Crescent Appraisal Group, Inc. can help you remove your Private Mortgage Insurance
It's typically understood that a 20% down payment is the standard when purchasing a home. The lender's risk is oftentimes only the difference between the home value and the sum remaining on the loan, so the 20% provides a nice cushion against the costs of foreclosure, selling the home again, and typical value changes in the event a purchaser doesn't pay.
Banks were working with down payments as low as 10, 5 and even 0 percent during the mortgage boom of the mid 2000s. How does a lender handle the added risk of the small down payment? The answer is Private Mortgage Insurance or PMI. PMI protects the lender if a borrower is unable to pay on the loan and the value of the house is less than the loan balance.
Because the $40-$50 a month per $100,000 borrowed is bundled into the mortgage payment and generally isn't even tax deductible, PMI is costly to a borrower. It's favorable for the lender because they collect the money, and they get paid if the borrower doesn't pay, separate from a piggyback loan where the lender consumes all the deficits.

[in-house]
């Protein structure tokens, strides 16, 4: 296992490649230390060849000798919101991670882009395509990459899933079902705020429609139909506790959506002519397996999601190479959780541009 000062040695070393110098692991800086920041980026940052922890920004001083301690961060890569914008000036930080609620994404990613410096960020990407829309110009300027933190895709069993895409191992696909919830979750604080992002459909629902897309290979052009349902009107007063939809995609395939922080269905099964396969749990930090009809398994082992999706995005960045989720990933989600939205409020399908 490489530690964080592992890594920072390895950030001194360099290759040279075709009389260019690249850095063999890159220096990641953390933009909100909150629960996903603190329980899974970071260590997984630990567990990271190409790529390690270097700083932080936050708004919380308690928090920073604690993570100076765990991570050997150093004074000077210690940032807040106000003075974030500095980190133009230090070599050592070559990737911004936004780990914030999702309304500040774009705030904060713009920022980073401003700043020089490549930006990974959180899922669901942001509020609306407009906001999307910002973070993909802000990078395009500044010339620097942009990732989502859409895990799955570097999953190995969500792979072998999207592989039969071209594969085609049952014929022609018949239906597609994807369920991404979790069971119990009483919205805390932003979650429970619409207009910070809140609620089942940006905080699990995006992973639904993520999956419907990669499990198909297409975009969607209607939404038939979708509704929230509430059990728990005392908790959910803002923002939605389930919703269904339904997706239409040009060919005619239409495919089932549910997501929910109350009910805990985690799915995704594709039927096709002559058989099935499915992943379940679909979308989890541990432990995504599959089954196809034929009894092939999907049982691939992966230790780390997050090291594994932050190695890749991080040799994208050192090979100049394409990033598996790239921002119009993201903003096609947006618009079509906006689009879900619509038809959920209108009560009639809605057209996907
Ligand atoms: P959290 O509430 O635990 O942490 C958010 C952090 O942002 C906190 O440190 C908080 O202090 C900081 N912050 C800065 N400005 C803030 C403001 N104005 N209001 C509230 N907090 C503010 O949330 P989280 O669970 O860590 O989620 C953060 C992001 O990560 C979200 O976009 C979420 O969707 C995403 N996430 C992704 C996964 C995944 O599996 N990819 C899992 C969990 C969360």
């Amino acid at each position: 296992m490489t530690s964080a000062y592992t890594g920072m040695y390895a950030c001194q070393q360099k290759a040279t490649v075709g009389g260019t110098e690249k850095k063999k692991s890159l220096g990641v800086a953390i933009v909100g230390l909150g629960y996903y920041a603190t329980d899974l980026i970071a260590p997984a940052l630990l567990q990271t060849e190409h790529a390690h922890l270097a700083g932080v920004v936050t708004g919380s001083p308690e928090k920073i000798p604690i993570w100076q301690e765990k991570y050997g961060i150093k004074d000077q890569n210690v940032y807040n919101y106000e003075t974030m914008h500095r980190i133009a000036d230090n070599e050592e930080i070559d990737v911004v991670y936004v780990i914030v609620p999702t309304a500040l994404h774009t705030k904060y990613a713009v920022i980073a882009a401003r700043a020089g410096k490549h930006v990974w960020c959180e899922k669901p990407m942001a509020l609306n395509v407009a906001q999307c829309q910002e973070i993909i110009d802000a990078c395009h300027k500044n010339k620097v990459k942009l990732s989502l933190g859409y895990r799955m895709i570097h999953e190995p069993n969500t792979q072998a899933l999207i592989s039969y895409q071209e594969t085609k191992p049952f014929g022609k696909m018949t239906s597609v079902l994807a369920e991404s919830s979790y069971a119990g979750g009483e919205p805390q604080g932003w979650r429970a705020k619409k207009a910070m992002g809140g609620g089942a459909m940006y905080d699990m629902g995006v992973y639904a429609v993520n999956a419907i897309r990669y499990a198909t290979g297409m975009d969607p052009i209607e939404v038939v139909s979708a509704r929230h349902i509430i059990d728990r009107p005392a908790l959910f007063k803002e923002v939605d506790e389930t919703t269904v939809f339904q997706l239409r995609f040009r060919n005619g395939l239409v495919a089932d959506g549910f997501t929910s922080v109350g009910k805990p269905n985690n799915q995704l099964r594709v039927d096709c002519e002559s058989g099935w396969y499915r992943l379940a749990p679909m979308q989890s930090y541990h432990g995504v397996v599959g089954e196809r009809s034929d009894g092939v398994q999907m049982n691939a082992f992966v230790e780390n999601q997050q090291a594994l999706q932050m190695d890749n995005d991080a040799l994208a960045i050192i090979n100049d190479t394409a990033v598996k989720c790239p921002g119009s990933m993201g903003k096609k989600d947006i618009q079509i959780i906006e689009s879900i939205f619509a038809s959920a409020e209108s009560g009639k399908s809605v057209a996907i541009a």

Does your monthly mortgage payment include PMI? Contact us, you may be able to save money by removing your PMI.
How home buyers can refrain from paying PMI
With the implementation of The Homeowners Protection Act of 1998, on most loans lenders are obligated to automatically stop the PMI when the principal balance of the loan reaches 78 percent of the primary loan amount. The law pledges that, upon request of the home owner, the PMI must be abandoned when the principal amount equals only 80 percent. So, keen homeowners can get off the hook sooner than expected.
It can take countless years to arrive at the point where the principal is just 20% of the original amount of the loan, so it's important to know how your home has appreciated in value. After all, every bit of appreciation you've gained over the years counts towards removing PMI. So what's the reason for paying it after your loan balance has fallen below the 80% threshold? Your neighborhood might not be heeding the national trends and/or your home might have gained equity before things cooled off, so even when nationwide trends hint at falling home values, you should realize that real estate is local.
The difficult thing for many home owners to know is just when their home's equity rises above the 20% point. An accredited, licensed real estate appraiser can surely help. It is an appraiser's job to recognize the market dynamics of their area. At Crescent Appraisal Group, Inc., we know when property values have risen or declined. We're masters at analyzing value trends in Metairie, Jefferson County and surrounding areas. Faced with information from an appraiser, the mortgage company will usually cancel the PMI with little trouble. At which time, the homeowner can relish the savings from that point on.
Want to learn more about PMI and the Homeowners Protection Act? Click this link: